“My grandfather once told me that there were two kinds of people: those who do the work and those who take the credit. He told me to try to be in the first group; there was much less competition.” —Indira Gandhi
Next Monday is not just a day off for our team, but is also the holiday that I believe matters most of all to businesses. This time last year I wrote about the protests that were occurring around the country in support of an increase in the national minimum wage rate and the movement to empower fast food workers. This is s subject that I care deeply about, and one that is engrained in how I was raised. My grandfather was a union organizer; starting in the years of the Great Depression and through his retirement in the 1970s, Bob Herbin worked for labor unions such as the United Mine Workers, the Amalgamated Meat Cutters and Butcher Workmen, and the International Fur and Leather Workers Union. He advocated, administered, and fought for the rights of hard working men and women for decades, sometimes putting himself at serious peril to do so. Family legend has him being shot at as he was run out of Harlan County, Kentucky and living under an assumed identity for years in order to keep his family safe. He was a profound influence on my life both personally and professionally and I try every day to run my own small business in a manner that would make him proud.
At crowdSPRING, from day one, we have worked to make sure our people are well taken care of. We offer generous benefits packages to our full-timers, competitive pay to everyone we hire, flexible policies on work hours and vacations, and try hard to maintain fun and energizing workplace. Productivity is very important to us, but so is creating an environment in which individuals can grow and learn and where they have opportunity for personal and professional development. Profits are important to us, as they are with all businesses, but top-of-mind is building a company where people want to work. The payoff comes in loyalty and low turnover – we’re proud of the fact that after 6 years in business, our average team member has been with us for almost four years! Low turnover has many benefits for a company, including reduced recruiting and training costs, improved productivity, and lower absentee rates. Not to mention the fun and friendship that happens when people look at work as a welcoming and safe place.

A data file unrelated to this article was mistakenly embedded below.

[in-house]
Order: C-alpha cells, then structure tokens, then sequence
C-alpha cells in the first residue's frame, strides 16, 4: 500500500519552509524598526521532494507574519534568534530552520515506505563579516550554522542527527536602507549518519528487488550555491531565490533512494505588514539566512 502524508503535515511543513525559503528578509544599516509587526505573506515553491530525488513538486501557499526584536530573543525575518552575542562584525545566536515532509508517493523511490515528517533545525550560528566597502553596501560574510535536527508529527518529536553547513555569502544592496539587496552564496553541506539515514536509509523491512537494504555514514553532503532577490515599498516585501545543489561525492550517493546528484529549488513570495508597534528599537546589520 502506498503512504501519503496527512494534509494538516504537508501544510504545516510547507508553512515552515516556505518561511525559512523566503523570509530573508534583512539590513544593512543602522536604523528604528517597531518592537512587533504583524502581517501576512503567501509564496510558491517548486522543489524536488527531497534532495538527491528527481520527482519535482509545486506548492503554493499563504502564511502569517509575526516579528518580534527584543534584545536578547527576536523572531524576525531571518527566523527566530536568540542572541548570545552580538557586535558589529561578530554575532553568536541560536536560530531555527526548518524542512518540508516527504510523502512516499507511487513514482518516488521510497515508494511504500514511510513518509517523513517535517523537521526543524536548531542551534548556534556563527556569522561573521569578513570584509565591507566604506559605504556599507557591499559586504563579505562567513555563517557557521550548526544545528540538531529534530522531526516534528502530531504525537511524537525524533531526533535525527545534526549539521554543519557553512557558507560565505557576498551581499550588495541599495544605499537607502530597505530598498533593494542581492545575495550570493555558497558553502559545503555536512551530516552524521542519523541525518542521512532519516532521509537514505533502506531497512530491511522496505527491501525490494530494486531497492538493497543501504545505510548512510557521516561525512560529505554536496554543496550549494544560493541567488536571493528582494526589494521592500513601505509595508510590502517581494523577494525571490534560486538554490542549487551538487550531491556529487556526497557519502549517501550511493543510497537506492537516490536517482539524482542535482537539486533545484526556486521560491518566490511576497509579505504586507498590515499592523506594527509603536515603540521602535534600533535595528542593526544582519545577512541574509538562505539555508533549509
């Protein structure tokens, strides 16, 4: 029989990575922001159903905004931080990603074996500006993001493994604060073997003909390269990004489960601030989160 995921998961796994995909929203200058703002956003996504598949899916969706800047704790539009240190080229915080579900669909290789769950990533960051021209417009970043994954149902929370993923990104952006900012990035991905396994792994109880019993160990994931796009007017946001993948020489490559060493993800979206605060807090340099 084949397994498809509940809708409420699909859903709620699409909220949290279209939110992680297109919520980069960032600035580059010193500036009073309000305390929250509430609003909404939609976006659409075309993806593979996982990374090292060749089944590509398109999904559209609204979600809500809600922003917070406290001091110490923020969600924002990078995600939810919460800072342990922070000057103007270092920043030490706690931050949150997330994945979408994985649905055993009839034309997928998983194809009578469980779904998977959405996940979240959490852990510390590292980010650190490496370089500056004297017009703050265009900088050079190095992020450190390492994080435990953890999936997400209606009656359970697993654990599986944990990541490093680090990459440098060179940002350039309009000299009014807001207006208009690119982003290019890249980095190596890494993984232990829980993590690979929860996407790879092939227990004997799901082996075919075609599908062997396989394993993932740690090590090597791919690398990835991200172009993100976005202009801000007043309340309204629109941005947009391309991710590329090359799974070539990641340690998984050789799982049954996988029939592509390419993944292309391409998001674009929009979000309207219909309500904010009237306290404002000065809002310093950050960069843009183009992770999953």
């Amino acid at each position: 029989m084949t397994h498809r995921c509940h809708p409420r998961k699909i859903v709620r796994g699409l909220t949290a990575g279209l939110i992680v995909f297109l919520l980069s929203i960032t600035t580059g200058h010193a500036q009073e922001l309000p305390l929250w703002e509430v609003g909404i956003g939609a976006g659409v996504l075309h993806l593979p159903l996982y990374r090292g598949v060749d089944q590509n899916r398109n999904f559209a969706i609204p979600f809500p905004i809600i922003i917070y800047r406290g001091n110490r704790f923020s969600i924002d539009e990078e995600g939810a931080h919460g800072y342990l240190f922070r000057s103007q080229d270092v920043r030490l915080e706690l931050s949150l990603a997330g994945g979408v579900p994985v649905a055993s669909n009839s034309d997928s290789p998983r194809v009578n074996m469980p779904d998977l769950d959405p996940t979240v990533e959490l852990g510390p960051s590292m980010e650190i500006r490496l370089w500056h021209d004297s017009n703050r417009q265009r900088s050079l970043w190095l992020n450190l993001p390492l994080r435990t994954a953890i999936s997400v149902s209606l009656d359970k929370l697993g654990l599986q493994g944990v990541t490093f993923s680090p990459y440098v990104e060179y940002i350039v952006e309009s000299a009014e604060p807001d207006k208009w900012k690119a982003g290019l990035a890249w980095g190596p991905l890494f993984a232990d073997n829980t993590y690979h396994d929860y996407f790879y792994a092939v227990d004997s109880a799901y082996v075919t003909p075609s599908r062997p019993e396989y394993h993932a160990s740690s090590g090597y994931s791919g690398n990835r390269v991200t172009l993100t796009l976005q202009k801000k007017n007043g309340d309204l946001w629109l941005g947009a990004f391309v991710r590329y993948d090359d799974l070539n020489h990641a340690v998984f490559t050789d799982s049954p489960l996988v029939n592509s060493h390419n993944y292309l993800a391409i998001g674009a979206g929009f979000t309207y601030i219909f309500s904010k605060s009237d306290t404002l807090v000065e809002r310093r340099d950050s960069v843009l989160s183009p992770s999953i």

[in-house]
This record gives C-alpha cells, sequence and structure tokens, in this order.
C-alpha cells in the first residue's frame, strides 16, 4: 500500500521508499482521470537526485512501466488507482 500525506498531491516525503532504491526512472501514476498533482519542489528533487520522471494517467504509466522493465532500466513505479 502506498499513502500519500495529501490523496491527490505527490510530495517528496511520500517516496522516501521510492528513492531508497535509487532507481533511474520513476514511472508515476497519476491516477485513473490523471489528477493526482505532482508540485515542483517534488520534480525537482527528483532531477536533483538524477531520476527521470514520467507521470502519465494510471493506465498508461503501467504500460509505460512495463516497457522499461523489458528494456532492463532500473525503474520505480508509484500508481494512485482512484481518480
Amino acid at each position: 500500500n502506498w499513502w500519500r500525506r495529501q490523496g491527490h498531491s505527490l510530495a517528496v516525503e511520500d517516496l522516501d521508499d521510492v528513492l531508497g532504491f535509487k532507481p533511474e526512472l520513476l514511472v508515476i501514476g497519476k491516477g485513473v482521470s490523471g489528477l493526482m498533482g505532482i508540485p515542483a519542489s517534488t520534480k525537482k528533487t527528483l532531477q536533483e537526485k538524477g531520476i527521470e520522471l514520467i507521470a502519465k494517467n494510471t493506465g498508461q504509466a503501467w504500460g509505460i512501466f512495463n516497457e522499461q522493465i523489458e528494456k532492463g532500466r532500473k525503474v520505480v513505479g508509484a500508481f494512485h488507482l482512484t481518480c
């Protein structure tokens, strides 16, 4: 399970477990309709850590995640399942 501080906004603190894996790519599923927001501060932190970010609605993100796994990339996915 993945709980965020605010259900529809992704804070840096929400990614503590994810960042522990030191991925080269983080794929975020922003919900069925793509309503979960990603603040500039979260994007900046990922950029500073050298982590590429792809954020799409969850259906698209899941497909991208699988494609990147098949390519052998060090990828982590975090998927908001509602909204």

As a manager, it pays to be worker-centric in your approach to business and this starts with pay. Basic economic theory teaches that the most talented workers will always gravitate to the highest pay. Remember it is a competitive environment and your workers can and will go to the employer that places the greatest value on their labor. This is not just about wages, though; research has shown over and over that, while pay scale is critical, quality of life matters as much as the paycheck. Allowing your team flexibility in scheduling and office hours leads to happier, more productive and engaged work. Providing solid medical benefits leads to healthier workers and fewer sick days. Offering retirement benefits leads to stable, long-term employees who know that their future is secure. And allowing unlimited vacation days let’s them know how much you value them and messages that you trust them to find their own work-life balance while their responsibilities to the team are met.
To me, this Labor Day, I’ll remember that Taking Care of People = Taking Care of Business!
United States Labor Day stamp: Photo by Karen Horton
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